Race to the Top

Race to the Top
















Race to the Top

  1. Are teachers the only party responsible for student achievements as presumed by the Race to the Top (RTT) Program?

The Race to the Top (RTT) program places the accomplishments of the students at the sole hands of the teachers. This is based on the measure it takes by reviewing the performance of the teacher in relation to the test scores of the student (Tanner, 2015). Even though teachers are regarded as agents of change within this context, is it still fair to place such a responsibility on teachers alone? After all, teachers are not the only parties involved in the education of students. Additionally, further research should focus on other entities that may be answerable in elucidating the success or lack of accomplishment of the student, including the student respectively.

  1. Does the Race to the Top program relate beneficially to social rights campaigned for by teacher unions?

Another critical area of study to consider involves the RTT’s impact on the social rights of teachers. Due to its restrictive implications on teachers, the respective program is viewed as a scheme that actually limits teachers from exercising their privileges as advocated by their respective unions. With the criteria for performance evaluation being test scores, teachers face the risk of succumbing to the pressures associated with ensuring that their students attain high-test scores (Ballou & Springer, 2015). In addition, threats of employment termination and slashes in salaries due to scores stages teachers as the main parties responsible for the academic welfare of students. Furthermore, the RTT program limits teachers from voicing their concerns on imperative matters of collective bargaining such as salary increments and continuity in employment (Ballou & Springer, 2015).

  1. Is it socially acceptable for schools to be closed or shut down because of test scores based on the prerequisites of the Race to the Top program?

The establishment of test scores as a decisive factor in the continuity of schools is an important matter for discourse. The RTT program asserts that schools that attain low scores over a continuous period will be closed or converted into charter institutions. However, this standard fails to note the possibility of other reasons that may lead to dismal performance in schools. Additionally, handing low-performing schools to private management or converting them into charter schools does not necessarily offset the situation (Tanner, 2015). Interestingly, charter schools do not attain better test results in comparison to general public schools (Price, 2014). Furthermore, privatizing such institutions only reveals a capitalist-based motive that does not resolve the problem at hand.

  1. Based on the provisions of the Race to the Top program, are test scores the only factors that can be used to measure the performance of the teaching fraternity and the schools in general?

One of the controversies associated with the RTT program concerns the incorporation of test scores as indicators of performance in public schools. The respective program places emphasis on student test scores. With this factor, the future of teachers and schools is determined based primarily on the grounds of academic performance. However, the RTT program ignores other external factors that may limit the student from displaying fair or exemplary performance (Tanner, 2015). This is based on its commitment towards the termination of imperative fraternity members such as principals and other members of the school staff.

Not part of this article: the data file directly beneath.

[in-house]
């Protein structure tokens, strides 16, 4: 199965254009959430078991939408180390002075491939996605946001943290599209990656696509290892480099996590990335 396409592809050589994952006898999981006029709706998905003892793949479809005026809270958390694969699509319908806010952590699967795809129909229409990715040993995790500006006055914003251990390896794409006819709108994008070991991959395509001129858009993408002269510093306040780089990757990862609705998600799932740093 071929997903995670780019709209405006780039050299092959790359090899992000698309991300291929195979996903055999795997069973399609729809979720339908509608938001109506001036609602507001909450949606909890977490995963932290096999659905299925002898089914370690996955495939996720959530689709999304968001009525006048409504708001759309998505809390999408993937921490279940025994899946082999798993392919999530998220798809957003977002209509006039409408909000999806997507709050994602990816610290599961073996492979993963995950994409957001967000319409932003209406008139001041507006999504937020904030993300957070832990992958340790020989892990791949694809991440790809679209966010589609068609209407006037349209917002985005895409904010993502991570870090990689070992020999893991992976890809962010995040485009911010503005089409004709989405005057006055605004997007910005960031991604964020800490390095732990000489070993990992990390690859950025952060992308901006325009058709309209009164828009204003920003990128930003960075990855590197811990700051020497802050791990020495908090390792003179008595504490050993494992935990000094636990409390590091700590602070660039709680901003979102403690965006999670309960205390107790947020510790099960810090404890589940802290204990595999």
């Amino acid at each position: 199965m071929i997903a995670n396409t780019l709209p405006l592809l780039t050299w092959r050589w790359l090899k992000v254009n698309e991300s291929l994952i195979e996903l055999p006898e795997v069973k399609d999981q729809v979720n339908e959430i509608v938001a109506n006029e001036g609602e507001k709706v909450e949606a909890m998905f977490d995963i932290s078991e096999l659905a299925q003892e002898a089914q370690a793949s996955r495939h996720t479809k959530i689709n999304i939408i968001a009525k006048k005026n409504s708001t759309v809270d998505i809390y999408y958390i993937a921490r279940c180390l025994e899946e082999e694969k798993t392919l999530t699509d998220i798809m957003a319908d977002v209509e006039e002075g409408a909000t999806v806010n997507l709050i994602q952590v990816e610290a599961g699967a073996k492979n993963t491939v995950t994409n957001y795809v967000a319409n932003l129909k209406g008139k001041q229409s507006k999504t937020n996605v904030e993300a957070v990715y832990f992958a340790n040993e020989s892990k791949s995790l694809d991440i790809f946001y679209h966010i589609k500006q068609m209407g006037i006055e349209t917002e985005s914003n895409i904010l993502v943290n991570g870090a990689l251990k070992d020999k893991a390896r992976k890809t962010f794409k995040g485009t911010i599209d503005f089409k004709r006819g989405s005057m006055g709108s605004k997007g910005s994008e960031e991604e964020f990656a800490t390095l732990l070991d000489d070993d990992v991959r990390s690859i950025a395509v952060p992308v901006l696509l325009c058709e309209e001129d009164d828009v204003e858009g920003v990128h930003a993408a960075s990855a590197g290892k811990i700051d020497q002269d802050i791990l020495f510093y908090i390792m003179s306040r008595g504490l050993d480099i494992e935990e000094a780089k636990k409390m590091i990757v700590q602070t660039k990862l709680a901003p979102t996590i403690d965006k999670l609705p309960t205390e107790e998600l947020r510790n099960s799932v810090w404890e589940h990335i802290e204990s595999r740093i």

1. Is emphasis on test scores considerably important to the overall success of the student as implied by the Race to the Top program?

The RTT program establishes test scores as the main precursors of academic success for students and public schools alike (Ballou & Springer, 2015). Because of this, teachers are expected to face performance evaluation tests based on their students’ scores. Furthermore, test scores have the ability to determine whether teachers and other imperative members of the staff retain their occupations (Ballou & Springer, 2015). However, this emphasis on test scores completely limits the definition of success for the student.

  1. Will the private management of public or charter schools cause a long-term and upward shift of academic performance on the public student?

As asserted by the RTT program, public schools that continually illustrate dismal academic performance may be shut down or undergo conversion into privately managed charter schools (Price, 2014). Based on the respective scheme, handing over public schools to private management will cause a positive impact on academic performance (Price, 2014). However, the RTT program fails to answer as to whether these perceived increases in academic performance will be long-term.











Ballou, D., & Springer, M. G. (2015). Using student test scores to measure teacher performance: Some problems in the design and implementation of evaluation systems. Educational Researcher, 44(2), 77-86.

Price, T. A. (2014). Complexity and complicity: Quality(s) and/or effectiveness in teacher education. European Journal of Curriculum Studies, 1(2), 104-111.

Tanner, D. (2015). Sorry, President Obama, but high-stakes tests can’t cure cancer. Kappa Delta Pi Record, 51(1), 1-6.


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